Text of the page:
Publisher: Legend Press
For the third time this week he is watching her scream. Watching, not listening.
Rebecca Laurence is centre stage and shining in her role as Ophelia. She pivots, rotating like a ballerina impaled in a musical box, red hair cascading down her back. Amidst the thundering applause, one man is watching.
Rebecca meets the charismatic Seth Gardner, and as attraction grows between them, he invites her to join his Friday Folly, a group of artistic friends. But as Rebecca is drawn into the web of tangled relationships all is not as it appears. The scene is set for the night that will rip the group apart.
Consumed by loss and surrounded by secrets, Rebecca must escape the grip of the Folly to have any chance of saving herself. Meanwhile, one man continues to watch.
There's plenty of detailed descriptions though it seemed everything and everyone was "like a child," but other than that I found the very beginning and the very end of the book to drag, for me. I think I was hoping for a confrontation that never happened. The middle, though, had me completely ensnared.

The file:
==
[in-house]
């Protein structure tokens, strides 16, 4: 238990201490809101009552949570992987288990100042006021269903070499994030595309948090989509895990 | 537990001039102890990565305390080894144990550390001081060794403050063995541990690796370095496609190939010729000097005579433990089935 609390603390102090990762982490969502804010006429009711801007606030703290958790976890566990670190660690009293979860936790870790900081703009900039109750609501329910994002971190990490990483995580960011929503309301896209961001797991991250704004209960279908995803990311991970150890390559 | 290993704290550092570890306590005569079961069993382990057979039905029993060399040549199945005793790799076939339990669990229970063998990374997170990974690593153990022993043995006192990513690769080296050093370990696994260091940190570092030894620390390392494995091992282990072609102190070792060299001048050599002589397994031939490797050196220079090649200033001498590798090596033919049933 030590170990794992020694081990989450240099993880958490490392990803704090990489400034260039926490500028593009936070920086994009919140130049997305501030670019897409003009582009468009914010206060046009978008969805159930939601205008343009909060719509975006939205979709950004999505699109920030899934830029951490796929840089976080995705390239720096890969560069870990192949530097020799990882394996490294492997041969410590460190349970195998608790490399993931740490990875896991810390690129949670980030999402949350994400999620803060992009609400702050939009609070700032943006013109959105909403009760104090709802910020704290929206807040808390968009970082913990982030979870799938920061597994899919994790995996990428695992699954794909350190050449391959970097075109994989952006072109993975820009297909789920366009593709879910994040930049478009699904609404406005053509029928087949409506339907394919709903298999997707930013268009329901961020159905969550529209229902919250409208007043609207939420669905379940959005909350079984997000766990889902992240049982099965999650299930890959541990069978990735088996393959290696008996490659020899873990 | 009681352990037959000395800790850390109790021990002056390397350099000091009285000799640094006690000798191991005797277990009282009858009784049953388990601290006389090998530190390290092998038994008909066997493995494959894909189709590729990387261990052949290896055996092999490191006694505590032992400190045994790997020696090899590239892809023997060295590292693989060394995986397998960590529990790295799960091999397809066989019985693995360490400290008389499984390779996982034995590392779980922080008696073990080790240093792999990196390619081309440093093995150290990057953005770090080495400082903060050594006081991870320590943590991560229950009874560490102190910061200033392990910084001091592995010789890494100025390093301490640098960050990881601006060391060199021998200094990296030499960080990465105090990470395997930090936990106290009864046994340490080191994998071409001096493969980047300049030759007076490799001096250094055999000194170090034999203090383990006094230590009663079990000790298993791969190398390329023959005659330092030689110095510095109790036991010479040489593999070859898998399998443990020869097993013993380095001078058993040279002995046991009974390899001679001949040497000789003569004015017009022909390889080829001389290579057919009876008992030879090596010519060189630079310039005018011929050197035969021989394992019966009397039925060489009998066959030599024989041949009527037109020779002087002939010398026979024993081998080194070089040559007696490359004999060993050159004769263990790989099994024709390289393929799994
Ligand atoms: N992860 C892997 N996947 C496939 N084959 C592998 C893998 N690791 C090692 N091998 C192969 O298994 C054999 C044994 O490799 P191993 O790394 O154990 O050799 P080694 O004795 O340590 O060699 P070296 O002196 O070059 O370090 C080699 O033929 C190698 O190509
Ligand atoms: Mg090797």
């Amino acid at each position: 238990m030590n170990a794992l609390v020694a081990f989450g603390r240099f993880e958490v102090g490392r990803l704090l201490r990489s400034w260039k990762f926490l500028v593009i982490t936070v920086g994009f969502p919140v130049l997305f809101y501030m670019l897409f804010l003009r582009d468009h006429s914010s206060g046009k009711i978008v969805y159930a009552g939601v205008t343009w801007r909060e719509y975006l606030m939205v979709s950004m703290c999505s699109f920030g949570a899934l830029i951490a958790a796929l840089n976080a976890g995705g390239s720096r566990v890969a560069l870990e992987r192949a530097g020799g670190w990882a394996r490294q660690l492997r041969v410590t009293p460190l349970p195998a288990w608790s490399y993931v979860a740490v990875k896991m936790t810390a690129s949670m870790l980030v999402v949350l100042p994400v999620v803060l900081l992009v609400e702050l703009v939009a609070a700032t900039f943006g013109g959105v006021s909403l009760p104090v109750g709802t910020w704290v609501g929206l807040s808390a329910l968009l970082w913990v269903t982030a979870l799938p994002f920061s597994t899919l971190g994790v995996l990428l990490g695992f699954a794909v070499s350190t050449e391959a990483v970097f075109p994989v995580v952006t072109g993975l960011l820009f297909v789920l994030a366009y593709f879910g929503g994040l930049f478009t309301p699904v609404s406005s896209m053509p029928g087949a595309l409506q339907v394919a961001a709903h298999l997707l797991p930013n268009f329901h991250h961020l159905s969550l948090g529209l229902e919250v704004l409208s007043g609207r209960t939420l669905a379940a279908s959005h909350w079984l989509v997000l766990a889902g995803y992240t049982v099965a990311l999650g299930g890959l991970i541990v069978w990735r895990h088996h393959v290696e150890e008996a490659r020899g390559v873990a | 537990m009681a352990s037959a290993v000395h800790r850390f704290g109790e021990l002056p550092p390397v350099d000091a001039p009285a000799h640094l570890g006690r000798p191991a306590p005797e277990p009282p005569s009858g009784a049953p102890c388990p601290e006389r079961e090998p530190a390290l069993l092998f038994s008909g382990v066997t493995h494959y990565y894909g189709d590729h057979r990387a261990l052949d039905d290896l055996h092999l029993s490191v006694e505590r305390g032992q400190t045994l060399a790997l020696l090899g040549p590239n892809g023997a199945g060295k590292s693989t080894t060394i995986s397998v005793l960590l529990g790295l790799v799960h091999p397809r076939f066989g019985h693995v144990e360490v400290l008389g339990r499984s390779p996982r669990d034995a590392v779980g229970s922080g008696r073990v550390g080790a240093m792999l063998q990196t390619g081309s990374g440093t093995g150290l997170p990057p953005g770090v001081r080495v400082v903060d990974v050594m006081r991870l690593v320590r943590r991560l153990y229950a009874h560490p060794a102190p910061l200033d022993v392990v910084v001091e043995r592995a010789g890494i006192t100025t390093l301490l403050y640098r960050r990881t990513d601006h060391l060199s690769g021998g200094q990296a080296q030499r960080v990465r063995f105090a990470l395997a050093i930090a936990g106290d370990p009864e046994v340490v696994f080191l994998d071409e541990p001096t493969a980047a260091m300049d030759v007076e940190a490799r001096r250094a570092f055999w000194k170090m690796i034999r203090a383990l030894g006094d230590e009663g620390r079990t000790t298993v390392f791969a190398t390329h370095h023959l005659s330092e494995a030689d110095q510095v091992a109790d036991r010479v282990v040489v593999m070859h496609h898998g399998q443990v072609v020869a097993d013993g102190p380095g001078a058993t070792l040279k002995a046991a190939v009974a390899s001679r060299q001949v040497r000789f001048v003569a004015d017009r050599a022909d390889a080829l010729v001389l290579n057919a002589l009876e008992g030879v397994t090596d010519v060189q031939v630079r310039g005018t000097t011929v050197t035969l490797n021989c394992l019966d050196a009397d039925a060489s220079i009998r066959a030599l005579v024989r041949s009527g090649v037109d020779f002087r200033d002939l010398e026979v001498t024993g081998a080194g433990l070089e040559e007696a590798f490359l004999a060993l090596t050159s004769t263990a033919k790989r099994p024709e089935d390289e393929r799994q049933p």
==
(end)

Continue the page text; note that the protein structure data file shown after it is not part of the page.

The Friday Folly is a group of outcasts. They're an odd group of imaginative, overly vulnerable and very different individuals. The only thing they had in common was their collective obsession with Seth, their host. I found myself liking each of them, even meek Catherine, who I think might be a little insane. Rebecca is the primary focus and makes friends with them easily. The games Seth set up for them to play were ways for the reader, as well as Seth, to get to know them. It's when a murder comes to light when we really get to know a bit more about his true nature.
What I found interesting was the formatting of this book. It was set up to be like a play, even had sections where it was names and then dialogue, with captions where the characters turned to the audience. I found this interesting, but often distracting. Immediately, I was taken out of the story when this happened, but this could just be me.